Remember: Severe cases of croup can cause significant breathing difficulties and should be treated as medical emergencies.
What is a Mist Tent?
Mist tents were used for more than 40 years mainly to treat croup and thus were called croup tents. The cool aerosol provided through these enclosures promotes vasoconstriction, decreases edema, and reduces airway obstruction.
FAQs About Croup Tents
What are Other Names for a Croup Tent?
A croup tent is also commonly referred to as an oxygen tent. In some contexts, it might also be called a mist tent or an Ohio tent.
What is Laryngotracheobronchitis?
Laryngotracheobronchitis, more commonly known as croup, is an infection that causes inflammation and swelling of the larynx (voice box), trachea (windpipe), and bronchi (the large airways of the lungs).
This condition is most common in children and can lead to difficulty breathing and a characteristic “barking” cough.
Do They Still Use Croup Tents?
While not as commonly used as in the past, croup tents, or oxygen tents, are still utilized in some cases to treat severe breathing problems, such as croup in children.
The decision to use a croup tent is typically made by healthcare professionals based on the specific needs of the child.
How Long is Croup Contagious?
Croup is most contagious during the first few days of symptoms, but it can continue to be contagious for up to a week or even longer in some cases.
It’s generally recommended to keep children with croup at home from school or daycare until their fever has been gone for at least 24 hours, and they’re feeling well enough to participate in normal activities. Always consult with a healthcare provider for personalized advice.
Why Does a Child Need an Oxygen Tent?
A child may need an oxygen tent if they are experiencing severe breathing difficulties, such as those caused by croup or other respiratory conditions.
The oxygen tent increases the concentration of oxygen in the air around the child, which can help them breathe more easily. The tent also allows the child to move around on their bed without having to wear an oxygen mask.
How Long Does Croup Last?
Croup typically lasts for 3 to 7 days. The first few nights are usually the worst, and then symptoms gradually improve.
However, the duration can vary from child to child. If symptoms persist beyond this timeframe, or if they worsen, it’s important to seek medical attention.
What is the Difference Between a Croup Tent and an Oxygen Hood?
A croup tent and an oxygen hood both serve the purpose of delivering increased concentrations of oxygen to a patient. The main difference lies in their design and use.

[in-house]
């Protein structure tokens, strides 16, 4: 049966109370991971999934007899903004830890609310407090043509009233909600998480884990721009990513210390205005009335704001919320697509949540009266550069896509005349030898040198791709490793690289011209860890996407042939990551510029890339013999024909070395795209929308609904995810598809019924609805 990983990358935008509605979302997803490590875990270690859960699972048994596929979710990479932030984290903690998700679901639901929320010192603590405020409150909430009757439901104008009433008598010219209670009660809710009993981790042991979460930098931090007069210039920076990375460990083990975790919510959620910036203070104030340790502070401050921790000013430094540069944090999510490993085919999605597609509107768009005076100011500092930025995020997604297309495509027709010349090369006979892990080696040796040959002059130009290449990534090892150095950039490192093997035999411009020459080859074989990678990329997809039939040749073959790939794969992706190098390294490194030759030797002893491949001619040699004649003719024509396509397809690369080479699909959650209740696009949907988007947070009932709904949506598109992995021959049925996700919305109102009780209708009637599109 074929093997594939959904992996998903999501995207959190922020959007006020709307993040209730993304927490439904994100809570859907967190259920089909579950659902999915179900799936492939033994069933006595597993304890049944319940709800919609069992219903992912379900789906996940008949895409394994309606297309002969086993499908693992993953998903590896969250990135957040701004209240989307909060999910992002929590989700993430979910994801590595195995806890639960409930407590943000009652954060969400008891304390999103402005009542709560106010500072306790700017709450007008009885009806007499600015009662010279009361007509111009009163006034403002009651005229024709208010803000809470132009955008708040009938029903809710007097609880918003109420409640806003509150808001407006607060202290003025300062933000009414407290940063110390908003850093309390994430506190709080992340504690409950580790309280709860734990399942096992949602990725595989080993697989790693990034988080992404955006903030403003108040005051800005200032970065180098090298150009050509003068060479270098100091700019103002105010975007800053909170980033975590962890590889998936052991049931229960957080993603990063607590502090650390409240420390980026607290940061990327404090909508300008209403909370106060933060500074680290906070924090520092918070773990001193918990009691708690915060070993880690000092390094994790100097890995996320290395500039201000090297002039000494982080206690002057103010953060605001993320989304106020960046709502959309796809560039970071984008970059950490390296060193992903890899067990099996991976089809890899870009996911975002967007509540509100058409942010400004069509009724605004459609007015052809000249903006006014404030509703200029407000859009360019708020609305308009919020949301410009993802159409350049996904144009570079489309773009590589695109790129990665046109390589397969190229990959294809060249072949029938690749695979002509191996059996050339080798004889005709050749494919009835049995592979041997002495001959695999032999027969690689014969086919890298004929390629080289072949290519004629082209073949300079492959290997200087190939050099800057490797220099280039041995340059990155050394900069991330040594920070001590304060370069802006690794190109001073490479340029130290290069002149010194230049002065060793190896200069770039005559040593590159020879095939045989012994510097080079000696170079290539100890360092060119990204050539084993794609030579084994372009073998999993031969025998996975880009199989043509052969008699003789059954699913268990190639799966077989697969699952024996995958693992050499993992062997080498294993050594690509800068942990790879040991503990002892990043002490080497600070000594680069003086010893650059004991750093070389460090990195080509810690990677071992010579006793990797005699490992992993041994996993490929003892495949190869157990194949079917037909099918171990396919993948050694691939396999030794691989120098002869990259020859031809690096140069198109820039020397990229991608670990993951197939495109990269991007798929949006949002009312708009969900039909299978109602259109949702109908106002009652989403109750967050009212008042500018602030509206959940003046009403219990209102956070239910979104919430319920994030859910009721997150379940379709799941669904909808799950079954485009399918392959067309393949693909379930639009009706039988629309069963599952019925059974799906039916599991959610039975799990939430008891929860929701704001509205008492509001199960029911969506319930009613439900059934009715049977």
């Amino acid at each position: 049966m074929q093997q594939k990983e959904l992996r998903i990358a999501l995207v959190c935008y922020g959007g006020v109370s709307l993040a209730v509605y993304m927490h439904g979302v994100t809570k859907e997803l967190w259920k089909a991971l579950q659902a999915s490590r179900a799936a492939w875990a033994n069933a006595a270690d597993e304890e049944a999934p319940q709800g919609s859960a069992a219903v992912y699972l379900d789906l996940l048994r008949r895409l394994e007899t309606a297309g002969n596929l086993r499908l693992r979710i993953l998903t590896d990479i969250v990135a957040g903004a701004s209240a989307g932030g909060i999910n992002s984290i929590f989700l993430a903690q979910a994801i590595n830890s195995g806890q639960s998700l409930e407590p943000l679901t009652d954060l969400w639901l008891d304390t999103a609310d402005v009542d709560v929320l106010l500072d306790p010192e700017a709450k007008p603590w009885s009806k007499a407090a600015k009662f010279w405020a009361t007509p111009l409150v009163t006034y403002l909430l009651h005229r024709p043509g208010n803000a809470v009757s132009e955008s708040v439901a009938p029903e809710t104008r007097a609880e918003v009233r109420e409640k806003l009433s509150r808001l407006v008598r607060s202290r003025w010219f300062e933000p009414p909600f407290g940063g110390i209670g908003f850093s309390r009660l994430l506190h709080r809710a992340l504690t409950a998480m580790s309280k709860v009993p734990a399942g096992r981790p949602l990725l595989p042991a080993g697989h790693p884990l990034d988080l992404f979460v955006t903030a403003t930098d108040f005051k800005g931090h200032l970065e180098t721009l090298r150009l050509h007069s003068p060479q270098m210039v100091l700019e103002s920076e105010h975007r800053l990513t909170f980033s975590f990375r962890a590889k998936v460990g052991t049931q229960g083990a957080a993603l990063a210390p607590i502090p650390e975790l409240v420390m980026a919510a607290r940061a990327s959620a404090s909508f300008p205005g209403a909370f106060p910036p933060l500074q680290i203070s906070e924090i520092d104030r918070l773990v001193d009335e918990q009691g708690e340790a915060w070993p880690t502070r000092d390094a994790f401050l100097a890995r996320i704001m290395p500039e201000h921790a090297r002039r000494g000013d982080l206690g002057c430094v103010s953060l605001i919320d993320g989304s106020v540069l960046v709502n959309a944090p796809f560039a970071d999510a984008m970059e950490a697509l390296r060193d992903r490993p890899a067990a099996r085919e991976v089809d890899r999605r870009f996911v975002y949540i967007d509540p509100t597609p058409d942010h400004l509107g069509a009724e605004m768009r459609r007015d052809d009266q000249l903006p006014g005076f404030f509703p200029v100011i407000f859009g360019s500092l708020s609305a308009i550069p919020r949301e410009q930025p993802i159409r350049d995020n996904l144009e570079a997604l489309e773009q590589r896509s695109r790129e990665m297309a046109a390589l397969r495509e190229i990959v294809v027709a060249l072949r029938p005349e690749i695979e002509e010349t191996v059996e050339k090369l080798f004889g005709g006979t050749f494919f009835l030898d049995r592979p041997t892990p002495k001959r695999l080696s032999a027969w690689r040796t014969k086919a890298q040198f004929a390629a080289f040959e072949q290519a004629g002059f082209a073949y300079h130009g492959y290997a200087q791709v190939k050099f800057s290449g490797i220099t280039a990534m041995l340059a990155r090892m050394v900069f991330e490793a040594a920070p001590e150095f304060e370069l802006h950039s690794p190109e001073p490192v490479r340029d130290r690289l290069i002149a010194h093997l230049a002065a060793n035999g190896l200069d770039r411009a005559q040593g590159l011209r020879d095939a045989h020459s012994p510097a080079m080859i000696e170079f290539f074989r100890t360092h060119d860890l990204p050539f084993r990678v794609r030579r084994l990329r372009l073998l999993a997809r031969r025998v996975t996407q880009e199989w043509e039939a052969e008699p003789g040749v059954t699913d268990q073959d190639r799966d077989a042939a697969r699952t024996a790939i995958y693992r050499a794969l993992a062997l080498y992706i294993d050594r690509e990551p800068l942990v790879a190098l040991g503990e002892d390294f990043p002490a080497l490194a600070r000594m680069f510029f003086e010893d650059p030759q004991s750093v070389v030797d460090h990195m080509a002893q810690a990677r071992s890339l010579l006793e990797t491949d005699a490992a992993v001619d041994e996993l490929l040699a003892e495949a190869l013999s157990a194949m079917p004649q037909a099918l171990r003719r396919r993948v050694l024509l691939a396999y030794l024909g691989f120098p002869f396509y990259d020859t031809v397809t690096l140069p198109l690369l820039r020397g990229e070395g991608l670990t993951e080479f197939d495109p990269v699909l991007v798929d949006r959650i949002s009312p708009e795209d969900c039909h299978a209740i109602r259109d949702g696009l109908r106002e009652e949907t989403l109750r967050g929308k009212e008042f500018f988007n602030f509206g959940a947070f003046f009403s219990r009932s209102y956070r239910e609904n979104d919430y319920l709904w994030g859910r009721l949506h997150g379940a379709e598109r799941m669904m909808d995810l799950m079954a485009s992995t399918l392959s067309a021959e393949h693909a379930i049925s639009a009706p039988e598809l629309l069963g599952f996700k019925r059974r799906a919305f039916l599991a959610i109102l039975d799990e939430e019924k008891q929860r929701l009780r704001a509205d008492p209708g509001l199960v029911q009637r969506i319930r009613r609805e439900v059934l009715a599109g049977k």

A croup tent is a large piece of clear plastic that covers a child’s entire bed or crib, allowing them to move freely within the tent. An oxygen hood, on the other hand, is a small plastic dome that covers only the child’s head.
The hood is typically used for infants or very young children who are lying down or sitting in a crib.
What Does a Croup Tent Do?
A croup tent provides an environment with increased oxygen concentration for a child who is experiencing difficulty breathing due to conditions like croup.
The tent can also deliver humidified air, which can help to soothe the child’s airways and make their phlegm thinner. This can make it easier for the child to breathe and help to alleviate their symptoms.
A croup tent is an indispensable tool in providing relief for infants and young children who are dealing with respiratory issues. This enclosure allows for the delivery of mild aerosol therapies, circumventing the need for more invasive and less tolerated treatments like masks.
However, its use comes with certain challenges, including the potential buildup of carbon dioxide and heat retention. These issues can be effectively managed with high flow rates of fresh gas and appropriate cooling methods.
Overall, when used correctly, a croup tent offers a practical, child-friendly approach to respiratory care that significantly eases the treatment process for both young patients and healthcare providers.
John Landry is a registered respiratory therapist from Memphis, TN, and has a bachelor's degree in kinesiology. He enjoys using evidence-based research to help others breathe easier and live a healthier life.
- Skolnik N. Croup. J Fam Pract. 1993 Aug
- Ernest S, Khandhar PB. Laryngotracheobronchitis. [Updated 2022 Jun 27]. In: StatPearls [Internet]. Treasure Island (FL): StatPearls Publishing; 2023 Jan-